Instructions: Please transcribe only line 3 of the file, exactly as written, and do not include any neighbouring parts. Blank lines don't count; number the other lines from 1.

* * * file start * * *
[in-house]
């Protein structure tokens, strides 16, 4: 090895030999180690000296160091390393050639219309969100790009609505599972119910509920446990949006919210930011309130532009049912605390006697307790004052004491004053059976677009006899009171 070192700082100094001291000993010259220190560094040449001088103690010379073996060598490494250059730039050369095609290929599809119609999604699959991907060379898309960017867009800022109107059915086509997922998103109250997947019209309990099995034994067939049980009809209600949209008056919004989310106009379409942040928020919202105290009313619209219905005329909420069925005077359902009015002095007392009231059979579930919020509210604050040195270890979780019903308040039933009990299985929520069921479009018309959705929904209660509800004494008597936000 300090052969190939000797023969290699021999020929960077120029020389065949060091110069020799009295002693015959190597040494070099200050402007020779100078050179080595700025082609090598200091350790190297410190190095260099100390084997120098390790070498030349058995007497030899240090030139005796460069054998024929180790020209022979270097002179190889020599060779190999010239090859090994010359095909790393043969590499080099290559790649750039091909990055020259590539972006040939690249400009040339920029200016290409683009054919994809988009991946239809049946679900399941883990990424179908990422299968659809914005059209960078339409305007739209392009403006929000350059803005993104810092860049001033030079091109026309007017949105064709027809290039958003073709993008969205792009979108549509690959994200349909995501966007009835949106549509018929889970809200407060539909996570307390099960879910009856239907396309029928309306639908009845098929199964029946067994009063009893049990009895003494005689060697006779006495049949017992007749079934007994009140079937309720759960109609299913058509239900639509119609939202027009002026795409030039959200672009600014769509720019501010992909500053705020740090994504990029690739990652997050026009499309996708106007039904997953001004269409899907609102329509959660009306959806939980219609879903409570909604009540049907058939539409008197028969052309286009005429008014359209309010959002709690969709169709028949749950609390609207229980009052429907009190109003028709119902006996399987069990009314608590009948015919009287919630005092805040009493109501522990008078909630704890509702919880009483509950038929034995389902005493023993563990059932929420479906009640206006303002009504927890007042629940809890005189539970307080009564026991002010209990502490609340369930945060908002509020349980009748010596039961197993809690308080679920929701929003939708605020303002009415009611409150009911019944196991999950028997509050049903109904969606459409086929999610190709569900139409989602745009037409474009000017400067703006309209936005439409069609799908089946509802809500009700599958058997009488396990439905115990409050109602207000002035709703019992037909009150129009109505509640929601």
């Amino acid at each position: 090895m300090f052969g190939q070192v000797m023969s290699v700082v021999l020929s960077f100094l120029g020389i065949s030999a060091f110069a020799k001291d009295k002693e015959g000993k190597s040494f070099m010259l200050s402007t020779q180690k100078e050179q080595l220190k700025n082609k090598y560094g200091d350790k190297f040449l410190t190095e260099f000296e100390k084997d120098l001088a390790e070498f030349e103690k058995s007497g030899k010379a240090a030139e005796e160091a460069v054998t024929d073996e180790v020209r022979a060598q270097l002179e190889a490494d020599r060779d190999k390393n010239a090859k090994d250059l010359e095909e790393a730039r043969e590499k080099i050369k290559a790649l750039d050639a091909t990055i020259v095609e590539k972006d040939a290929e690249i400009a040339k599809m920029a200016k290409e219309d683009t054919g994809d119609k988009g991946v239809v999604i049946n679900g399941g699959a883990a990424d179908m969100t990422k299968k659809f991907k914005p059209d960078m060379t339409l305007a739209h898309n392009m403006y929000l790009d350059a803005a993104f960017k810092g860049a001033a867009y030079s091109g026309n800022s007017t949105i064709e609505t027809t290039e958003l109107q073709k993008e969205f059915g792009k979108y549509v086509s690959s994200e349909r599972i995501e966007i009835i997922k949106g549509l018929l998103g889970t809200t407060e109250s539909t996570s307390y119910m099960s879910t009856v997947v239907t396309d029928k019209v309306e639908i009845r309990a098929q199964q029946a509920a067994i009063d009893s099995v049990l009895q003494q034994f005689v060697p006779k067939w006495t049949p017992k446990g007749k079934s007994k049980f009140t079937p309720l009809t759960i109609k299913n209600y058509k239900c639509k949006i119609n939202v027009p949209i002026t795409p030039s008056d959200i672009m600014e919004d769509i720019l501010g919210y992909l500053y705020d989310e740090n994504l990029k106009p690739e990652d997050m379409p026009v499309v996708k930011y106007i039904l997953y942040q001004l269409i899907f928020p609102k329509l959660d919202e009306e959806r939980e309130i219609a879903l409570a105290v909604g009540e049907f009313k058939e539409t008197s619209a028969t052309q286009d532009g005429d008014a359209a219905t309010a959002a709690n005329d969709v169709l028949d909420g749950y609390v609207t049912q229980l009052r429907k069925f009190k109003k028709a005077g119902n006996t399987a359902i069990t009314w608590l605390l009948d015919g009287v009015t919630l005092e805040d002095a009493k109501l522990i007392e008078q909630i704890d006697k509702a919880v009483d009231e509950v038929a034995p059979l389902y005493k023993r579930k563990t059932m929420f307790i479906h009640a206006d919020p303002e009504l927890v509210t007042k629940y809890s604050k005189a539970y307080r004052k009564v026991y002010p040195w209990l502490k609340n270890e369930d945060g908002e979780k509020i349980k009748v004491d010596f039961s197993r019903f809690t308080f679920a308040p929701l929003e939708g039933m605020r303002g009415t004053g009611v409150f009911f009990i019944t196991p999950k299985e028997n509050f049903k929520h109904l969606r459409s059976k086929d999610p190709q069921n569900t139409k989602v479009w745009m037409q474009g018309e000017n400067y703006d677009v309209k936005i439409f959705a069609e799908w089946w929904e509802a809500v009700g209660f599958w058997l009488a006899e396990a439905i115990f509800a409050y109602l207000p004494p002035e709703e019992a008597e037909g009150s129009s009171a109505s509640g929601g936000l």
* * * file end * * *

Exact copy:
């Amino acid at each position: 090895m300090f052969g190939q070192v000797m023969s290699v700082v021999l020929s960077f100094l120029g020389i065949s030999a060091f110069a020799k001291d009295k002693e015959g000993k190597s040494f070099m010259l200050s402007t020779q180690k100078e050179q080595l220190k700025n082609k090598y560094g200091d350790k190297f040449l410190t190095e260099f000296e100390k084997d120098l001088a390790e070498f030349e103690k058995s007497g030899k010379a240090a030139e005796e160091a460069v054998t024929d073996e180790v020209r022979a060598q270097l002179e190889a490494d020599r060779d190999k390393n010239a090859k090994d250059l010359e095909e790393a730039r043969e590499k080099i050369k290559a790649l750039d050639a091909t990055i020259v095609e590539k972006d040939a290929e690249i400009a040339k599809m920029a200016k290409e219309d683009t054919g994809d119609k988009g991946v239809v999604i049946n679900g399941g699959a883990a990424d179908m969100t990422k299968k659809f991907k914005p059209d960078m060379t339409l305007a739209h898309n392009m403006y929000l790009d350059a803005a993104f960017k810092g860049a001033a867009y030079s091109g026309n800022s007017t949105i064709e609505t027809t290039e958003l109107q073709k993008e969205f059915g792009k979108y549509v086509s690959s994200e349909r599972i995501e966007i009835i997922k949106g549509l018929l998103g889970t809200t407060e109250s539909t996570s307390y119910m099960s879910t009856v997947v239907t396309d029928k019209v309306e639908i009845r309990a098929q199964q029946a509920a067994i009063d009893s099995v049990l009895q003494q034994f005689v060697p006779k067939w006495t049949p017992k446990g007749k079934s007994k049980f009140t079937p309720l009809t759960i109609k299913n209600y058509k239900c639509k949006i119609n939202v027009p949209i002026t795409p030039s008056d959200i672009m600014e919004d769509i720019l501010g919210y992909l500053y705020d989310e740090n994504l990029k106009p690739e990652d997050m379409p026009v499309v996708k930011y106007i039904l997953y942040q001004l269409i899907f928020p609102k329509l959660d919202e009306e959806r939980e309130i219609a879903l409570a105290v909604g009540e049907f009313k058939e539409t008197s619209a028969t052309q286009d532009g005429d008014a359209a219905t309010a959002a709690n005329d969709v169709l028949d909420g749950y609390v609207t049912q229980l009052r429907k069925f009190k109003k028709a005077g119902n006996t399987a359902i069990t009314w608590l605390l009948d015919g009287v009015t919630l005092e805040d002095a009493k109501l522990i007392e008078q909630i704890d006697k509702a919880v009483d009231e509950v038929a034995p059979l389902y005493k023993r579930k563990t059932m929420f307790i479906h009640a206006d919020p303002e009504l927890v509210t007042k629940y809890s604050k005189a539970y307080r004052k009564v026991y002010p040195w209990l502490k609340n270890e369930d945060g908002e979780k509020i349980k009748v004491d010596f039961s197993r019903f809690t308080f679920a308040p929701l929003e939708g039933m605020r303002g009415t004053g009611v409150f009911f009990i019944t196991p999950k299985e028997n509050f049903k929520h109904l969606r459409s059976k086929d999610p190709q069921n569900t139409k989602v479009w745009m037409q474009g018309e000017n400067y703006d677009v309209k936005i439409f959705a069609e799908w089946w929904e509802a809500v009700g209660f599958w058997l009488a006899e396990a439905i115990f509800a409050y109602l207000p004494p002035e709703e019992a008597e037909g009150s129009s009171a109505s509640g929601g936000l």